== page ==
It seems like it is still winter in some respects (still raining and muddy in California), but it is spring and the bees know all about spring. The weather turns warms, all sorts of trees, shrubs and flowers come into bloom and put on quite a smorgasbord for the bees. However, don’t be fooled. Just when the bees are rearing brood very energetically, there are locations where the blossoms suddenly become non-existent and the bees require feeding before the next flow begins. Please keep an eye on how things are progressing with your colonies.
Things are coming along pretty well for the upcoming WAS conference. I finally rounded up the folks who are willing to serve as members and chairs of the committees that are listed in our bylaws. The committee tasks are listed in the bylaws as well, but I added a few more for the auditing and resolutions committees. The resolutions members are going to suggest ways that we can govern ourselves more efficiently and effectively. Those suggestions will be brought to the members for voting at the next business meeting of the general membership. For those of you who do things well in advance, I should tell you that Archie Mitchell is the Chair of the Awards Committee. He will be receiving the nominations of candidates for our “Outstanding Service to Beekeeping Award” (wide open) and our “Thurber Award for Inventiveness” (usually confined to the state or province in which the conference is being held). If you have a favorite candidate, please submit his or her name, with detailed supporting information before the registration cutoff – July 31, 2017. Archie’s email is: firstname.lastname@example.org.
Preview: Speakers, Off-Campus Tours & Mini-Sessions
We have most of the speakers lined up and the topics are going to be quite varied. Kim Flottum, of Bee Culture, will share some of his insights on the “Rapidly Changing Bee Scene.” There will be speakers on colony management, including Les Crowder, co-author with Heather Harrell, of the book: “Top-Bar Beekeeping: Organic Practices for Honey Bee Health.” Les will be discussing managing honey bee colonies in top-bar hives. There will be an off-campus tour to a major beekeeping supply company and sugar syrup supplier, a visit to the UC Davis Bee Biology Facility and to the Häagen Dazs Bee Haven Garden. A number of presenters will have additional mini-sessions outdoors at Bee Biology on Thursday afternoon: various types of bee hives (containing colonies), diagnosing Nosema or Varroa, native bees foraging in screen houses and in the field, preparing bee samples for molecular studies, selecting plants for bee food, and more.
For those who wish to hear more in-depth beekeeping fundamentals, Dr. Larry Connor will be visiting with us. Participants will be given the option of attending the local, off-campus tour on Wednesday after lunch, or attending Larry’s session for an additional $50 per person. That option is available on the registration form. Larry’s presentation will be: “Keeping Your Bees Alive and Growing.” It will be a three-part session, including: 1) The Numbers Game – Understanding Honey Bee Reproduction; 2) Making and Using Increase Packages; and 3) Managing Colonies for Sustainability – Location, Genetics and Nutrition. Larry also is the founder and owner of Wicwas Press, and he will have a variety of books for review at the conference. Other speakers have been mentioned in my previous President’s Message.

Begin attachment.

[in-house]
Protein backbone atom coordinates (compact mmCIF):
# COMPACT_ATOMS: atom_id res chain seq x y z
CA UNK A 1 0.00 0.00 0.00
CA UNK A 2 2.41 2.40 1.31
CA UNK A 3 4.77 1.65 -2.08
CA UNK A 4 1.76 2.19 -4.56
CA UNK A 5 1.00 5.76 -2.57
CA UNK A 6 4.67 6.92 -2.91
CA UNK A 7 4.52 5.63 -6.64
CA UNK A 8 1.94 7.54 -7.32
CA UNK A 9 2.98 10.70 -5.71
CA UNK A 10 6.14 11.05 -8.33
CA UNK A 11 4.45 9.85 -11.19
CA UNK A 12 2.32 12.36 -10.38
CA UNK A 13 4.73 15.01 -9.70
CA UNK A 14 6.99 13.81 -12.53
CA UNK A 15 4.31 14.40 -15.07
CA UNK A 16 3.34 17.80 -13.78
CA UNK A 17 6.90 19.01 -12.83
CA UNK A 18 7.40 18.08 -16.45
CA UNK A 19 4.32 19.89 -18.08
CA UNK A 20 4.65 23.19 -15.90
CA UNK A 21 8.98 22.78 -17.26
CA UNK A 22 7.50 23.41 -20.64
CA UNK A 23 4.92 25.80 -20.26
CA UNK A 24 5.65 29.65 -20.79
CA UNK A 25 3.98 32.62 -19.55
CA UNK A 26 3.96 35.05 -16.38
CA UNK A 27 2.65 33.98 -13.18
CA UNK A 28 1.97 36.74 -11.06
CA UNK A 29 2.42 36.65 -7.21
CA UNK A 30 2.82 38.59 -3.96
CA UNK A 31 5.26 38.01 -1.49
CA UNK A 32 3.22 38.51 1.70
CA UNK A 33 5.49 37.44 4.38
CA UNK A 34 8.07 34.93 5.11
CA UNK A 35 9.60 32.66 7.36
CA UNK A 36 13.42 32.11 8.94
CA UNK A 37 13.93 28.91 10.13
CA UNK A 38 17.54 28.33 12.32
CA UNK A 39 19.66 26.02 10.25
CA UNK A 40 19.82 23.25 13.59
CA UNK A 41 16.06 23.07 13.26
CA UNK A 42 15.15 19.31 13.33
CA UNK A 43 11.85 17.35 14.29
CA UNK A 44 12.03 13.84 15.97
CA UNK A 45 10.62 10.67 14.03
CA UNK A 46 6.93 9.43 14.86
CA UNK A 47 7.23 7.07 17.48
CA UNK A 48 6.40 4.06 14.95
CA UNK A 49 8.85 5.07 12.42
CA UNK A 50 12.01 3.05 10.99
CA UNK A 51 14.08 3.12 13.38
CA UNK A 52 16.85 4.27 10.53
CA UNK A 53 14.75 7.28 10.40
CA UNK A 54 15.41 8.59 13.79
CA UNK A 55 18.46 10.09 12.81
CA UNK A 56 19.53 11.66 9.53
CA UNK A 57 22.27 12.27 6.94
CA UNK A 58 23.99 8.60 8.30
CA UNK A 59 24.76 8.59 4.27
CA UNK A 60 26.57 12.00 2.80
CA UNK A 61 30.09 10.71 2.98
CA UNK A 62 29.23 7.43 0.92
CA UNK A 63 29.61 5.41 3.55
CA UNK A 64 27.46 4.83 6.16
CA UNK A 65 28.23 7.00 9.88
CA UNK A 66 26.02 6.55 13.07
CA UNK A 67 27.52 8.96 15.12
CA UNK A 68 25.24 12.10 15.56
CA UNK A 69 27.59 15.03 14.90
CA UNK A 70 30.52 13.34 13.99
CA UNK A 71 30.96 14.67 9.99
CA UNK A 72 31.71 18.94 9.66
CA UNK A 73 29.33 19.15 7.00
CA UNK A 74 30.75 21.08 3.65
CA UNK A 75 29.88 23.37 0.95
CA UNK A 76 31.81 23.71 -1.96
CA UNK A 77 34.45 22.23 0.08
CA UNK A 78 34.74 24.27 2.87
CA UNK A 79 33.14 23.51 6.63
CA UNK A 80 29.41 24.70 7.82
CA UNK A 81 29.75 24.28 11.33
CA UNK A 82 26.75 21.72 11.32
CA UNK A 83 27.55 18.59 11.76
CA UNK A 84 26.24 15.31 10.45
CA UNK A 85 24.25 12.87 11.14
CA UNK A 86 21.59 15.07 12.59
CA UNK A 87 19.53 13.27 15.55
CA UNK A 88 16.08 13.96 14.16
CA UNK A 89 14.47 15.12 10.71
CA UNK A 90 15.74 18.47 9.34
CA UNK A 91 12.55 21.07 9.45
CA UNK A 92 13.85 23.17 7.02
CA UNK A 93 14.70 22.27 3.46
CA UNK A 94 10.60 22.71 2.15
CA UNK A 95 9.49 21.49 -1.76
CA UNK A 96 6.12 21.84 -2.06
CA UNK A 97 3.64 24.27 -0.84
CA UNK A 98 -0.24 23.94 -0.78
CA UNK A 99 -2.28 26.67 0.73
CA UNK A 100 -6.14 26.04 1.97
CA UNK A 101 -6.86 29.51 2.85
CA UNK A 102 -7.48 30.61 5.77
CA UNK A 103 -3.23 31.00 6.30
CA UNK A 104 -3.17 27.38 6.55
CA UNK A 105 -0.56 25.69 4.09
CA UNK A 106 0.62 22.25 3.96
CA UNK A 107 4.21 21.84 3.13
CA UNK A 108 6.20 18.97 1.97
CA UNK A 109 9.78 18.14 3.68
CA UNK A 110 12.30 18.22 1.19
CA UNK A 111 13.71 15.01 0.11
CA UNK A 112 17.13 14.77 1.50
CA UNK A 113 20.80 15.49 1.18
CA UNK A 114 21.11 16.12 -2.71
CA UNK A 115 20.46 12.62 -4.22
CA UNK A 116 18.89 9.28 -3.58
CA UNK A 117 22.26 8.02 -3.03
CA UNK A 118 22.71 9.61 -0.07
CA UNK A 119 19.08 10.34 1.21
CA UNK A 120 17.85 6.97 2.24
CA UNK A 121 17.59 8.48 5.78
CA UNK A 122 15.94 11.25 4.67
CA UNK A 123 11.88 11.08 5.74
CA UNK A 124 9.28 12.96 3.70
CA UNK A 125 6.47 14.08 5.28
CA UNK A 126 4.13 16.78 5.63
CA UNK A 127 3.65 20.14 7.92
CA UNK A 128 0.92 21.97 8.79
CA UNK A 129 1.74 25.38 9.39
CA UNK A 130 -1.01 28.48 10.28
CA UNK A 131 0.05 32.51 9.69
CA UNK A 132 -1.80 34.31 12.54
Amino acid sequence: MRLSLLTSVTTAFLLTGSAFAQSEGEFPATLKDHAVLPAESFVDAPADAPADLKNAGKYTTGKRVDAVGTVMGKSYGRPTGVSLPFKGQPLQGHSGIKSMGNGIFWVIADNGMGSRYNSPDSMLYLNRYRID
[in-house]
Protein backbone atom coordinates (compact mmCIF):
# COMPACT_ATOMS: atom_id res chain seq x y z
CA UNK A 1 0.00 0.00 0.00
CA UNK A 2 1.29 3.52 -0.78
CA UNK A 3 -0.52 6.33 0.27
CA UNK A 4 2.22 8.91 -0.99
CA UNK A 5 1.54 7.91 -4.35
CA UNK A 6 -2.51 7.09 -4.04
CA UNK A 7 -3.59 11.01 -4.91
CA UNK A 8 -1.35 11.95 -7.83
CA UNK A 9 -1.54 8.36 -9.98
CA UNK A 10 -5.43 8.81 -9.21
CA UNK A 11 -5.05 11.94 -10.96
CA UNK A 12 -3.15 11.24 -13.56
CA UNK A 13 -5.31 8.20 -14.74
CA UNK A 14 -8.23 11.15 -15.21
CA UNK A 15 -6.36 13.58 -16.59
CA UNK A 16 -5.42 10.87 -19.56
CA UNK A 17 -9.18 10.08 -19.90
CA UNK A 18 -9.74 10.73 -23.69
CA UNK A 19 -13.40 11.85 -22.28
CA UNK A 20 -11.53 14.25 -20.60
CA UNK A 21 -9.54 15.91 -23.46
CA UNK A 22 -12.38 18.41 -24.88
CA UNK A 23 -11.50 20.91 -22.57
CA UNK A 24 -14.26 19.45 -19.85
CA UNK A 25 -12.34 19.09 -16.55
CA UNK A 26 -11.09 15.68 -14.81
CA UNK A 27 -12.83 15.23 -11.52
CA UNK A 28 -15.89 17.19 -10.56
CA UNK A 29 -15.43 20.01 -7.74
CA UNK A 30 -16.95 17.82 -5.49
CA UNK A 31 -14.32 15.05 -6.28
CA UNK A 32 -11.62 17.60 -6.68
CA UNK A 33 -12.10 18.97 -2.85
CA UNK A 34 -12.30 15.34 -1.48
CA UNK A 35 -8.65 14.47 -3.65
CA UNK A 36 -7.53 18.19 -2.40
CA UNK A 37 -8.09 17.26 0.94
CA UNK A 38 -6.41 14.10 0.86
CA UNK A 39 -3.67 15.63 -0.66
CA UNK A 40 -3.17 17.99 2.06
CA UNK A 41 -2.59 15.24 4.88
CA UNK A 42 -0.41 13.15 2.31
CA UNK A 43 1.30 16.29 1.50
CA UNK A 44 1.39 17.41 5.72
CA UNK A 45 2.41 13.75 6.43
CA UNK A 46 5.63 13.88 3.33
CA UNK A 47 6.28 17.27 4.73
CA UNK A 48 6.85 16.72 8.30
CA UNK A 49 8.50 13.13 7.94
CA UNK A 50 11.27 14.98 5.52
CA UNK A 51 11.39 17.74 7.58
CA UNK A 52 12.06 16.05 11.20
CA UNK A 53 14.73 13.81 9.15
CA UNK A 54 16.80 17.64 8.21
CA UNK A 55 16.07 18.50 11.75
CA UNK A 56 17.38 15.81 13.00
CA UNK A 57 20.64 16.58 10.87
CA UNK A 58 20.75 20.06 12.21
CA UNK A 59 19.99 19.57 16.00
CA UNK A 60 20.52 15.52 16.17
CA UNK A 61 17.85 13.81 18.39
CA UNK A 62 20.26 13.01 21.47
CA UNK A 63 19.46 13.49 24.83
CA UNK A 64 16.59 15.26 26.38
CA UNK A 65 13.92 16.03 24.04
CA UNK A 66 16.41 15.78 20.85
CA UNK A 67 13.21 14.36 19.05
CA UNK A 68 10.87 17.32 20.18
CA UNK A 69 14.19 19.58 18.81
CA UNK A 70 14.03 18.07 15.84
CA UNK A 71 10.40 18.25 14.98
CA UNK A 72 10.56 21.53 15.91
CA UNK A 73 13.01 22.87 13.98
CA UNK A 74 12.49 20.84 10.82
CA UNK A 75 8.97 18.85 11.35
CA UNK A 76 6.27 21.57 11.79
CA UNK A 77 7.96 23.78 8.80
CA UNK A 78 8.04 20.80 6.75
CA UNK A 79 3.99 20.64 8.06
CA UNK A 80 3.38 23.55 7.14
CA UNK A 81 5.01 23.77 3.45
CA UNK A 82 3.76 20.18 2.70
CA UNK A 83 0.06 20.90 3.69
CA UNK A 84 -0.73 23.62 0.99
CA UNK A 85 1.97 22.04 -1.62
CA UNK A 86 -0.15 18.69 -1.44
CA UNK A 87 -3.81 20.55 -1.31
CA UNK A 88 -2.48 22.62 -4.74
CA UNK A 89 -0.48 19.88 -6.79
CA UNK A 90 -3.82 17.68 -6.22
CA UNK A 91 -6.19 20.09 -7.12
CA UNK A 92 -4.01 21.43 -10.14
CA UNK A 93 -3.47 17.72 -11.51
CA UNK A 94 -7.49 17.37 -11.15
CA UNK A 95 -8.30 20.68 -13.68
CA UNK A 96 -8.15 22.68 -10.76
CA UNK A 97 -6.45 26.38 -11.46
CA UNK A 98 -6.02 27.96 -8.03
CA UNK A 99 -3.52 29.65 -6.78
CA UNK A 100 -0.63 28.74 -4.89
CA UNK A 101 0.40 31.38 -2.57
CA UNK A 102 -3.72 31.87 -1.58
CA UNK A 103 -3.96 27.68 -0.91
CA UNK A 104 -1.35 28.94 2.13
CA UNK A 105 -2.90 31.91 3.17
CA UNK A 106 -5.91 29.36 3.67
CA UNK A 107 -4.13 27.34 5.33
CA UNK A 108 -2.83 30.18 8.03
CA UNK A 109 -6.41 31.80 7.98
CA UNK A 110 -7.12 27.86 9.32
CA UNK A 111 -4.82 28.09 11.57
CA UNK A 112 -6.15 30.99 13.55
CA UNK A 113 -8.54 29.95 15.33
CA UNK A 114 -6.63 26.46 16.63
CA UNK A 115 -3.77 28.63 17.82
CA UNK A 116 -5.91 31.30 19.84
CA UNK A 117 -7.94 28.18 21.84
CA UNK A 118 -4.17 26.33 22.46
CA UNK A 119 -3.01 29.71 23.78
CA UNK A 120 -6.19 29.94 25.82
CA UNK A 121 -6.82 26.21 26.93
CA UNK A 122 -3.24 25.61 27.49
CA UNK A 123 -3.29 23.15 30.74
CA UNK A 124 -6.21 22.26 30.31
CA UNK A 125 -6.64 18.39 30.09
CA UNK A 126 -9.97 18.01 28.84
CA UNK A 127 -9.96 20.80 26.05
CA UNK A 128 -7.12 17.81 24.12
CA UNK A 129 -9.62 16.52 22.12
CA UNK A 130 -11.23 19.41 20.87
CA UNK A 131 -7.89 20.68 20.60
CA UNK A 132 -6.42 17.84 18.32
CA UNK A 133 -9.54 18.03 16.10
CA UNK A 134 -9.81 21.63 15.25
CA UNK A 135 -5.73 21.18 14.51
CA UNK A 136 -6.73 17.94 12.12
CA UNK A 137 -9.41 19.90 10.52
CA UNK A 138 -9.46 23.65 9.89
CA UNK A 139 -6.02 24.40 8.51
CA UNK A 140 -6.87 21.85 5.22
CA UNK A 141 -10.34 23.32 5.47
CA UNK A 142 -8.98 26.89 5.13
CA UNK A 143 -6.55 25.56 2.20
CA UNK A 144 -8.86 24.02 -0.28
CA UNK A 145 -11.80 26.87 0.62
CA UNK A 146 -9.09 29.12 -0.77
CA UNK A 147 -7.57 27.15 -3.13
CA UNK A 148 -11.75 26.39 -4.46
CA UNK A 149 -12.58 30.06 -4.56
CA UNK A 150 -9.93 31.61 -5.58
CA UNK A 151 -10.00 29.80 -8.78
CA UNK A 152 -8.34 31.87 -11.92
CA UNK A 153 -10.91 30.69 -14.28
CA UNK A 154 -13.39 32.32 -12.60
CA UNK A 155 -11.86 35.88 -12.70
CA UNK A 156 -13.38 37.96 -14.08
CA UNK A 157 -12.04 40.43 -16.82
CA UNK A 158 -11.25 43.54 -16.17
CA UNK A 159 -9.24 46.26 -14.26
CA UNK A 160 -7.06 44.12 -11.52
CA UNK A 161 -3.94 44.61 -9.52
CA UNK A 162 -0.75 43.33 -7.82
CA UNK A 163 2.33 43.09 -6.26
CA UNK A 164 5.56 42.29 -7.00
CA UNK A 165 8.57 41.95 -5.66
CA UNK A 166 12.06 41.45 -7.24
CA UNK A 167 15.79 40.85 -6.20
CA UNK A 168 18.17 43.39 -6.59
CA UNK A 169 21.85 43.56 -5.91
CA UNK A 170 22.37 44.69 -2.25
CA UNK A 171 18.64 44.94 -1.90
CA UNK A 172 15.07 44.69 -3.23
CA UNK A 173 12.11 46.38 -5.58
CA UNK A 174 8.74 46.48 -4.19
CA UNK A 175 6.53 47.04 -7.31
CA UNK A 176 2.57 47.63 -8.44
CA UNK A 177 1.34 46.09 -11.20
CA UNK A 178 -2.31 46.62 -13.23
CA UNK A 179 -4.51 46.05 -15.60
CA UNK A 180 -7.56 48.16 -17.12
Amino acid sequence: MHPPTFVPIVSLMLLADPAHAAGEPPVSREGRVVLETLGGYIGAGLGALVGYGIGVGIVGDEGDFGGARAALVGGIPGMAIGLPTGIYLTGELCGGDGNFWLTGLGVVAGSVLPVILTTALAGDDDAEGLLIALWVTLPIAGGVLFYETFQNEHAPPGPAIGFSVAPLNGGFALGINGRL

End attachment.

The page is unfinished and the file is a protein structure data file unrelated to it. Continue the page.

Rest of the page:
I am going to try to convince representatives from the major ag chemical companies to share with us their techniques for determining toxicity and risks to honey bees of using their products around apiaries. This is not meant to be an open attack on the companies, and I will be moderating the panel tightly. Protesters will be kept outside. Questions to the panelists will be screened through me. We are looking for the truth behind the research and development scenes, not for an opportunity to throw rocks. However, I am not inhibited about asking pointed questions on experimental design and experimental protocol. You might be pleasantly surprised at what you hear.
I located a superb artist within the UC Davis system to create our conference emblem. He created a whimsical design featuring the honey bee, a penny farthing, and the conference info. It is a black and gold pattern on a white, crew neck, T-shirt.
Lodging & Parking
Fran Bach suggested that it might be a good idea to list the motels in Davis, so that you might get your reservation in early. There are a limited number of motels from which to choose. Many are within “hiking” distance of the campus, but I strongly suggest purchasing a 4-day campus parking permit. Those permits are good in nearly all campus lots. Parking on any city streets within a mile of the edges of campus is controlled by residential parking permits. Lastly, I would suggest that you find lodging at a motel that provides breakfast. There are breakfast places on campus, but they are pretty busy in the morning (in fact, at all meal times).
I will keep pursuing the unfinished tasks and try to provide you with an enjoyable and educational visit to Davis during the first full week in September.